Illumination rounds

You may never have read "Dispatches" by Michael Herr, but chances are you've shared some of his experiences at the cinema, in "Platoon," "Apocalpyse Now" or "Full Metal Jacket."

You may never have read “Dispatches” by Michael Herr, but chances are you’ve shared some of his experiences at the cinema, in “Platoon,” “Apocalpyse Now” or “Full Metal Jacket.”

Once we fanned over a little ville that had just been airstruck and the words of a song by Wingy Manone that I’d heard when I was a few years old snapped into my head, “Stop the War, These Cats Is Killing Themselves.” Then we dropped, hovered, settled down into purple lz smoke, dozens of children broke from their hootches to run in toward the focus of our landing, the pilot laughing and saying, “Vietnam, man. Bomb ’em and feed ’em, bomb ’em and feed ’em.”

That quote from Michael Herr’s “Dispatches” just snapped into my head as I read this New York Times piece about the prez authorizing the sale of “lethal military equipment” to Vietnam.

Pretty much describes our entire foreign policy, doesn’t it?

Bomb ’em and feed ’em; bomb ’em and feed ’em.

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14 Responses to “Illumination rounds”

  1. khal spencer Says:

    Containment, Vol II. Aimed at China. The more things change, the more they stay the same.

  2. Pat O'Brien Says:

    Will the circle ever be broken? Vietnam is a tropical paradise and rice bowl. But, fuck ’em. We need those pawns on the front lines. And, there is good money to be made selling weapons. Obama disappoints me again in his journey towards the dark side.

    • Patrick O'Grady Says:

      Swear to God, the country looks more like Westeros every day. “Game of Thrones,” but meaner, and with more blood magic. But hey, at least we get to elect our despots. Which will you have, a Lannister or a Bolton?

    • khal spencer Says:

      How many Vietnamese, Nicaraguans, Salvadorans, etc, have already died due to geopolitics. Lest we forget, the whole Middle East caldron is in part a result of Western experimentation with colonialism.

    • Steve O Says:

      Gotta wonder what the folks think who penned his name in on the Nobel Peace Prize way back when.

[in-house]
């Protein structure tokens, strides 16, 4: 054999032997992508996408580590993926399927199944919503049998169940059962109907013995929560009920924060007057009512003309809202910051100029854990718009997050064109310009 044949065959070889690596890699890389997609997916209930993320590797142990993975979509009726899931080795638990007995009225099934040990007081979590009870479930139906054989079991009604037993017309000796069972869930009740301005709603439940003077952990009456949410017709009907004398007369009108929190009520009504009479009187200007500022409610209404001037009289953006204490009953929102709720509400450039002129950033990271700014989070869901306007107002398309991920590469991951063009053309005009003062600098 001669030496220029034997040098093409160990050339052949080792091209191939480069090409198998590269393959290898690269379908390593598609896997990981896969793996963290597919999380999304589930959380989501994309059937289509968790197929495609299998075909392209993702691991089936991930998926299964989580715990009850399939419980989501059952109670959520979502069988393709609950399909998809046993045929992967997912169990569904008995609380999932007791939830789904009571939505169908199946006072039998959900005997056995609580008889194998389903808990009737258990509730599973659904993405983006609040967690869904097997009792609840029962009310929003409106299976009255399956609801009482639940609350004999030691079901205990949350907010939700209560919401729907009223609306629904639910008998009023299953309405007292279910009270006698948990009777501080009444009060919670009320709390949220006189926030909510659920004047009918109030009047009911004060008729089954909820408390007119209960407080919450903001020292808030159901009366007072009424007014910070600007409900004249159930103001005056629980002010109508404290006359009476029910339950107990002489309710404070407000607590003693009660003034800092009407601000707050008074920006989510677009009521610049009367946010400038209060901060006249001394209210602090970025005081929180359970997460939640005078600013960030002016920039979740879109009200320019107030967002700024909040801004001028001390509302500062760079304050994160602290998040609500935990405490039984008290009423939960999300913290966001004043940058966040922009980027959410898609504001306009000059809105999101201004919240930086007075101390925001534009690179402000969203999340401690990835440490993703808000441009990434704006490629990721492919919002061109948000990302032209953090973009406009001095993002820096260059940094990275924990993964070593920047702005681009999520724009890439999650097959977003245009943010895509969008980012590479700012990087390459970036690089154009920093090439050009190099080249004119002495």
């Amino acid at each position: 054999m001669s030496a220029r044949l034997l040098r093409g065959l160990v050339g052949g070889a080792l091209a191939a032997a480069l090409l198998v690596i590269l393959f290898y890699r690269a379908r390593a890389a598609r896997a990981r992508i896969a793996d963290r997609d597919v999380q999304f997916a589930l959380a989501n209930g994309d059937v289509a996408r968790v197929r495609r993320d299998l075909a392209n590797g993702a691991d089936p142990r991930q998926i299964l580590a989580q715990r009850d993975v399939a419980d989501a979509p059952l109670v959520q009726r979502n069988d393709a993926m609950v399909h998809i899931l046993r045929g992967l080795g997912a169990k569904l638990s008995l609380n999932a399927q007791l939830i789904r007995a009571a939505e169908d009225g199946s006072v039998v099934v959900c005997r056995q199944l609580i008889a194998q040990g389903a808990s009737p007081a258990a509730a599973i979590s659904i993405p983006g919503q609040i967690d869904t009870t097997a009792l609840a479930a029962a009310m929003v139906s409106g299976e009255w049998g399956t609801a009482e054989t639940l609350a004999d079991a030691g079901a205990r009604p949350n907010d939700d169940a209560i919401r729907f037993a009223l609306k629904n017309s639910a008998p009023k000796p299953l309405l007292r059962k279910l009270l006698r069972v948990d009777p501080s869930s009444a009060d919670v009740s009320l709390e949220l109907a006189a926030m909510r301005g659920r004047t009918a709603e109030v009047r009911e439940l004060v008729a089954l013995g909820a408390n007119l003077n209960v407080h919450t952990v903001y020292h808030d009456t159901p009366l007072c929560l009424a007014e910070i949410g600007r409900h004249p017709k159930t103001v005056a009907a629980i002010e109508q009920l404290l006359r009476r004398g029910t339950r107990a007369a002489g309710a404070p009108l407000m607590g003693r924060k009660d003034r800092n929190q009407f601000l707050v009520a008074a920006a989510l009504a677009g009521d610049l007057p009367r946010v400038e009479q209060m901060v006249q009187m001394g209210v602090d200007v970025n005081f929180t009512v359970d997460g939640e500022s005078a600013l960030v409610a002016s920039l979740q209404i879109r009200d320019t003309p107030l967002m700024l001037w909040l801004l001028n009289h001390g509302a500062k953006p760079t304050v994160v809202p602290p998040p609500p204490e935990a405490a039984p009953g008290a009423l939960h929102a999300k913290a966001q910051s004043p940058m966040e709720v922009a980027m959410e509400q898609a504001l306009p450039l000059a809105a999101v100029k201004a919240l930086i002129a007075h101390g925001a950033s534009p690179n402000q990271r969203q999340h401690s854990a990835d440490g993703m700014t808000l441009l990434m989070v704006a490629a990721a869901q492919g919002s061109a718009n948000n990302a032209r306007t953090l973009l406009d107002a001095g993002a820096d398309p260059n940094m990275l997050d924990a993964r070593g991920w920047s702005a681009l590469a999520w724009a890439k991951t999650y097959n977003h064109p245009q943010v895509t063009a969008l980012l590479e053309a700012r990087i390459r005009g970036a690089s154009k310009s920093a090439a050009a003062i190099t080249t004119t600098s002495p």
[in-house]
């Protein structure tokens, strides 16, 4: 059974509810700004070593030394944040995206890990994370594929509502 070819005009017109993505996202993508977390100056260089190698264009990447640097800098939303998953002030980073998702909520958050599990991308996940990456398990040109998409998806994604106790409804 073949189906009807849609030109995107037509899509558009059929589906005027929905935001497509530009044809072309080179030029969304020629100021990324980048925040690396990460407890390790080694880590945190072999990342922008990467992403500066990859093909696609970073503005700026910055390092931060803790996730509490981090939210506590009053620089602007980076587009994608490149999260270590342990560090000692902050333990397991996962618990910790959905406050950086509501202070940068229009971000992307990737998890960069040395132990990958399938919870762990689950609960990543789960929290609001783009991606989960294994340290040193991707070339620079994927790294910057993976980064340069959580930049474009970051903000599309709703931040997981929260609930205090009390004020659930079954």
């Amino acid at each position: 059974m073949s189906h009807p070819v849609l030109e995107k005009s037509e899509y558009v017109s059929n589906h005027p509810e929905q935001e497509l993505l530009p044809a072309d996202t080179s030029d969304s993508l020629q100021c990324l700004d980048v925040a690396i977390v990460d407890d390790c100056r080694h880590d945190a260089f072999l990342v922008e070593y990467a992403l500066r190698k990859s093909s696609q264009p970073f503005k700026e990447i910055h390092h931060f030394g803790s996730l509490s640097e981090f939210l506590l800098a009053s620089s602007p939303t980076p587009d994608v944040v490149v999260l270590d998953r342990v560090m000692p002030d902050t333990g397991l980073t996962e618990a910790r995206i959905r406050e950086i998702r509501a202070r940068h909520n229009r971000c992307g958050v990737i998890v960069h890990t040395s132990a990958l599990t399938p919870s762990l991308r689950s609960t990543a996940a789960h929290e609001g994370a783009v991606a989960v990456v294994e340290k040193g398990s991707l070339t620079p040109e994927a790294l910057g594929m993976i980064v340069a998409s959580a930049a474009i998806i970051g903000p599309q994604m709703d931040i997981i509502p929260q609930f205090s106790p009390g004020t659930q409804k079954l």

3. Steve O Says:

    Was a lot easier when foreign policy was as simple as hooking up one of the king’s daughters with a strategic partner or enemy’s prince. Every now again, ship off a Trojan horse or Lady Liberty to keep them guessing.

    Not sure I like this flat earth, Lexus and olive tree stuff. If you’re an isolationist, you get sucker punched. An interventionist, you lay in the fucked up bed of your making, wet sheets, bed bugs and all.

    And the military industrial complex is always there, making sure that it’s not just us fighting the last war but anyone who’s willing to swap dead presidents or dead dictators for the latest version of gun powder and time fuse.

  4. Pat O'Brien Says:

    Kinda makes you think of Country Joe and the Fish. We watched this program last week. Didn’t know that Janis and Country Joe were an item for awhile.

  5. David Rees Says:

    I make it a point to read Dispatches every few years, religiously. I’ve bought about a dozen copies over the last twenty years or so and given them to friends and family, some not so happy to receive it, but fuck ’em – read it, it’s important. If it’s a been awhile for some of you, read the book again, then, as Patrick points out, watch Full Metal Jacket and see how Kubrick took many pages of the book verbatim and put them on the screen.

    • Patrick O'Grady Says:

      “Dispatches” is a keeper, David, for sure. Right up there with “All Quiet On the Western Front,” for my money.

      Kubrick’s film was based on Gustav Hasford’s “The Short-Timers,” a very disturbing book by a very disturbed fellow. A while back I found a great backstory on him; I’ll have to try to dig that up again.

      Another good Vietnam book is “Close Quarters” by Larry Heinemann, about a recon platoon manning armored personnel carriers.

      But neither of these is as good as “Dispatches.”

  6. Pat O'Brien Says:

    After returning to the “world” in December of 1970, I avoided reading about the Vietnam war. I started working as a civilian for the Department of the Army in 1974. In the early 1990’s a coworker recommended a book, The Tunnels of Cu Chi by Tom Mangold and John Penycate. It is another book that shows the horror and absurdity of that war.

    • Patrick O'Grady Says:

      Oh, man, those tunnel stories give me The Fear. I used to do some caving back in the day, and that shit was scary enough without some other dudes with AKs, who knew the tunnels better than I did, dicking around down there.

  7. Ramachandram Asirpadan Says:

    The best of your posts that I read. Describes the official USA to a T. Always interfering in other peoples’ lives. Went and bombed Vietnam, not to mention Laos, and called it the Vietnam War! Live and let live, we all share this planet together.

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